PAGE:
I would also reconsider the name Semon. It makes me want to cringe.

What's really nice about this section is that you have a strong voice. Trim this a bit to get me to the current action and you have, IMHO, a really strong start

Evil Editor said...

I assumed the "dragon" was a thunderstorm.

Dave F. said...

I didn't take the "dragon" as a real dragon. I took it as symbolic of something else.

I don't have any more to add to the advice already given.

Joanna Hoyt said...

Thanks all. It really is a dragon, not a thunderstorm. Dragons bringing rain in their wakes isn't my idea, I borrowed it from Chinese mythology. I hadn't stopped to think about Phoenix's image before...need to see what I can do to dispel that. I guess I should also clarifying the waiting for the dragon-light part, since both Phoenix and EE found it puzzling. Basically, the world seen by dragon-light is much lovelier, and once people have seen it that way once they look differently at the things they see under ordinary light. And it's for that beauty that a few people stay outside and risk being burned.

Yes, death as a gift does sound odd, but is basic to the rest of the story, and to the culture of this world--that gets worked out further on.

Kings Falcon, your question makes a lot of sense. 'dragon' is what they've always called the thing that comes in a blinding light, sometimes sends down fire, and always is followed by rain; since it happens every year they're quite familiar wit the before-and-after parts, even though they haven't seen the thing itself. And about Semon...does it make you cringe because it's too close to an English name or too close to a possibly vulgar English word? The latter is easy to fix, the former might be harder.

I need to figure out how to convey more of the answers to your setup questions without having an excess of description. I'll work on this and post another try.

Joanna Hoyt said...

Another possible opening:

No one in the Seven Villages had ever seen the dragon. They knew it by the quickening of the wind and the sudden purity of the light before its coming, and by the gifts it gave them—fire, death, rain, fertile soil, dragon-children. Their small lives rose and fell through its great one like sparks in a wildfire or tears in the sea.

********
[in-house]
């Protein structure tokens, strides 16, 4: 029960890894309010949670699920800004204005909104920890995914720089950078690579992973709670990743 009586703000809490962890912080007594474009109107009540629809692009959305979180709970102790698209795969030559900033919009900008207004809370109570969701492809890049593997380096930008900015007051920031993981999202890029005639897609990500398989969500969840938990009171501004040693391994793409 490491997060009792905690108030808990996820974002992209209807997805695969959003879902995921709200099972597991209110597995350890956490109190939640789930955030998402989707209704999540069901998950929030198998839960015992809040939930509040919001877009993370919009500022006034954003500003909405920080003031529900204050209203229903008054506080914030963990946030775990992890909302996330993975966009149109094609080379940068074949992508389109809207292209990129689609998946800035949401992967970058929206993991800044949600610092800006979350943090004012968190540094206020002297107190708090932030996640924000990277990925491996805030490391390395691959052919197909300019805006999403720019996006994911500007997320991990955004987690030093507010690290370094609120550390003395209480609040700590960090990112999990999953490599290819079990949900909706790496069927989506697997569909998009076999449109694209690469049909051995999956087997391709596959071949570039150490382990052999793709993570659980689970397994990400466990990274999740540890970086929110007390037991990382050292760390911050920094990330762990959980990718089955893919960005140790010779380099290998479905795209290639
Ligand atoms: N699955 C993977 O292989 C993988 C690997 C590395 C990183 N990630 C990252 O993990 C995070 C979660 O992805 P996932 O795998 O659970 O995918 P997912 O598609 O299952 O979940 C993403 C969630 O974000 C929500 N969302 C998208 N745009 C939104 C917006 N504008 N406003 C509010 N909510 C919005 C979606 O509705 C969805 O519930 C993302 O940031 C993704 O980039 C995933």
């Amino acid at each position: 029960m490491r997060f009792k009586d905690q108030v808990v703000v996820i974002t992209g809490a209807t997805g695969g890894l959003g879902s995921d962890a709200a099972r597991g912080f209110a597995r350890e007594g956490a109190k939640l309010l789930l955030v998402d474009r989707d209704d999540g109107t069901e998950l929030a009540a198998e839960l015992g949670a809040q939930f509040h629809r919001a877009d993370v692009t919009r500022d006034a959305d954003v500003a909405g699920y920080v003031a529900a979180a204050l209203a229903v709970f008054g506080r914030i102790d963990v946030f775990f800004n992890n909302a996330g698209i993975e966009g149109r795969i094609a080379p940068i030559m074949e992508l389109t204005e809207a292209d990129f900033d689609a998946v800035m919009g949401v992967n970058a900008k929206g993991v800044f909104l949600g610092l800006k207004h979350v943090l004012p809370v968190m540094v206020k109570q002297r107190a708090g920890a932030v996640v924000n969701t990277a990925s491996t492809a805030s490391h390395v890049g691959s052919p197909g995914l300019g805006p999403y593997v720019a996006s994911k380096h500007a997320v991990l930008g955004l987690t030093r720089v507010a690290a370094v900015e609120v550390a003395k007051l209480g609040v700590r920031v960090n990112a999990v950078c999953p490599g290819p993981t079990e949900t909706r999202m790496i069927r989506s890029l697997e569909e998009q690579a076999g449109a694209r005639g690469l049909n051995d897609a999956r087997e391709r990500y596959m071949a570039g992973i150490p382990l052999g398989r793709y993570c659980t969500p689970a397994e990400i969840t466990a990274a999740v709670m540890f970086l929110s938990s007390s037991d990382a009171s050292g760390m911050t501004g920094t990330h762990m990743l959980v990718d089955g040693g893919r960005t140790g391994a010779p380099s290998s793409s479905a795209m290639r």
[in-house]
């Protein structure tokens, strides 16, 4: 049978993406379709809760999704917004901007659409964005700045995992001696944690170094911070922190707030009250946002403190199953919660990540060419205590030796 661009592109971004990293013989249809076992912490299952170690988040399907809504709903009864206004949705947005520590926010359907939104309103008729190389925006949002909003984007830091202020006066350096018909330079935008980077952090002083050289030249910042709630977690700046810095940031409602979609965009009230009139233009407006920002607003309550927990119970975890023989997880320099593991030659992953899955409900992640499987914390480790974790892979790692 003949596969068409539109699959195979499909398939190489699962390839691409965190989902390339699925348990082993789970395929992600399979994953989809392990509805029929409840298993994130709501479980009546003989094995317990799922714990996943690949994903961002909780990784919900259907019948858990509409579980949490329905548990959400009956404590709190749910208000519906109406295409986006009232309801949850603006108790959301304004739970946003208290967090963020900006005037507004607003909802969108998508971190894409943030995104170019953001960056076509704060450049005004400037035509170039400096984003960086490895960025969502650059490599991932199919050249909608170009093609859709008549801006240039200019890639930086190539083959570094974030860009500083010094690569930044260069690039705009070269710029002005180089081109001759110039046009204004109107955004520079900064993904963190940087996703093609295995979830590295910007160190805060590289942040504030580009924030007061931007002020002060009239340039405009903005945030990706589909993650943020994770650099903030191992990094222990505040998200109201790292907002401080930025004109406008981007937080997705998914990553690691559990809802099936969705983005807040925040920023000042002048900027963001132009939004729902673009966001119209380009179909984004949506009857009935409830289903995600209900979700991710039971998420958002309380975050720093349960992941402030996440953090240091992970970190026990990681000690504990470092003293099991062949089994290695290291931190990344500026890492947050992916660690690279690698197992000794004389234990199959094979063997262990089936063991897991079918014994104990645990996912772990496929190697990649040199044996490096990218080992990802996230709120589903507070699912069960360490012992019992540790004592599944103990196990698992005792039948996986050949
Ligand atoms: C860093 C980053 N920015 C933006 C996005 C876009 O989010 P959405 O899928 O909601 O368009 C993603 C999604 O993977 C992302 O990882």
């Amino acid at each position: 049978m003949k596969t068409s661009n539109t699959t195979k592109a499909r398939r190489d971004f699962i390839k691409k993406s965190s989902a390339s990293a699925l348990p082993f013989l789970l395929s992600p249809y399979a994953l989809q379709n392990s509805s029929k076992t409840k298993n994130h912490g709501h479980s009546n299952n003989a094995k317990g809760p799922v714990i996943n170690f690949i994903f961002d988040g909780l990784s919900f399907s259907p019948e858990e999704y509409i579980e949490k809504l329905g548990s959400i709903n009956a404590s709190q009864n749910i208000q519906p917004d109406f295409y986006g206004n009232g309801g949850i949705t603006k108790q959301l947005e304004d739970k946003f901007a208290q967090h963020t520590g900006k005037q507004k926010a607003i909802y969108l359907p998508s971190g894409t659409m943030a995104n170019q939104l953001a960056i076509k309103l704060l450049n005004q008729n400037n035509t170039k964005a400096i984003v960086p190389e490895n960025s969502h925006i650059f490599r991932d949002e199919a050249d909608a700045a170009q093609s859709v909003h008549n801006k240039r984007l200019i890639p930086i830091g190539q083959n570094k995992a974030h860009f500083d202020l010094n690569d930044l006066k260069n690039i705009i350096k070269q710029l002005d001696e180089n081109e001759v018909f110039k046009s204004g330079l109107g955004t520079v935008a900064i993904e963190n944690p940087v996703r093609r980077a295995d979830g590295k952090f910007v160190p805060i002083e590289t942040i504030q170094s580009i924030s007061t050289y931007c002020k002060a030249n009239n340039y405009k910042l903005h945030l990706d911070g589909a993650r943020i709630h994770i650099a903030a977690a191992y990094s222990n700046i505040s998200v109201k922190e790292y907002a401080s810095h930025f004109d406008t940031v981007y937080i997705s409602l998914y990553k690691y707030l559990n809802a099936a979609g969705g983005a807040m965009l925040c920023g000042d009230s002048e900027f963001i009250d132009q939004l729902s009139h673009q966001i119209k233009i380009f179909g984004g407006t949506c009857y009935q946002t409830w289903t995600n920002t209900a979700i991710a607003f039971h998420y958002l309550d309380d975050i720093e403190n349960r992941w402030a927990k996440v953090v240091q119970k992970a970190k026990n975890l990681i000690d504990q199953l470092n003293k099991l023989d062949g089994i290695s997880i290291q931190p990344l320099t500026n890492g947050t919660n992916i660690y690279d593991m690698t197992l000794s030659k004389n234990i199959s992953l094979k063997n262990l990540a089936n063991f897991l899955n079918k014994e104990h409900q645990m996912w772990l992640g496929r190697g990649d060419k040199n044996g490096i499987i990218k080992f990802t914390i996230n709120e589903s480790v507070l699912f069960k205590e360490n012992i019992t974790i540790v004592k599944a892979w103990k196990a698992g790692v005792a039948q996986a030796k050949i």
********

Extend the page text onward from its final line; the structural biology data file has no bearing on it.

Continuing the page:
Nese of Corle was at work in a field on the high ridge one spring when the east wind rose. The men and women who worked with her dropped their tools and looked up uneasily. The cool midmorning light warmed and deepened around them; the dry sand under their feet turned gold, and their anxious faces shone. “It’s the dragon.” old Halben said, and they turned together and ran for the cave by the spring. But Nese laughed for joy and stood still, drinking in the light. No one tried to make her take shelter. It was her choice. There were always a few who chose so. Those who did not die of dragon-fire returned to the village with wonder in their eyes, and with gifts that had not been theirs before. Sefre the song-leader of Corle and Ailmun the true dreamer had chosen so. And Nese’s children were old enough to get along without their mother, if the fire did fall.

Dave F. said...

Perhaps the timing is too slow. Try a few less words:

No one in the Seven Villages had ever seen the dragon. They knew it by the quickening of the wind, {...} the purity of its light {...}, and by the gifts it gave them—fire, death, rain, fertile soil, dragon-children. Village life rose and fell through its dragon like sparks in a wildfire or tears in the sea.

_*rachel*_ said...

Could you show this happening instead? You've got a bit of a prologue anyway, telling us how they were born; it couldn't be much worse showing it happen. Alternately, skip this altogether and give bits of it along the way.

I like that second version, with or without the first paragraph, and maybe deleting everything after and starting with "There were always a few who chose so."

This definitely intrigues me.

As for the name, it's the latter. It'd be even worse if it was a girl's name.

Bernita said...

My main problem with the opening is with pronouns and antecedents. For some reason the "they knew it" gave me a hesitancy even though "dragon" is clearly the antecedent.
Same thing happened "rose and fell through its great one".
Maybe it is just me.
Otherwise, I really like it.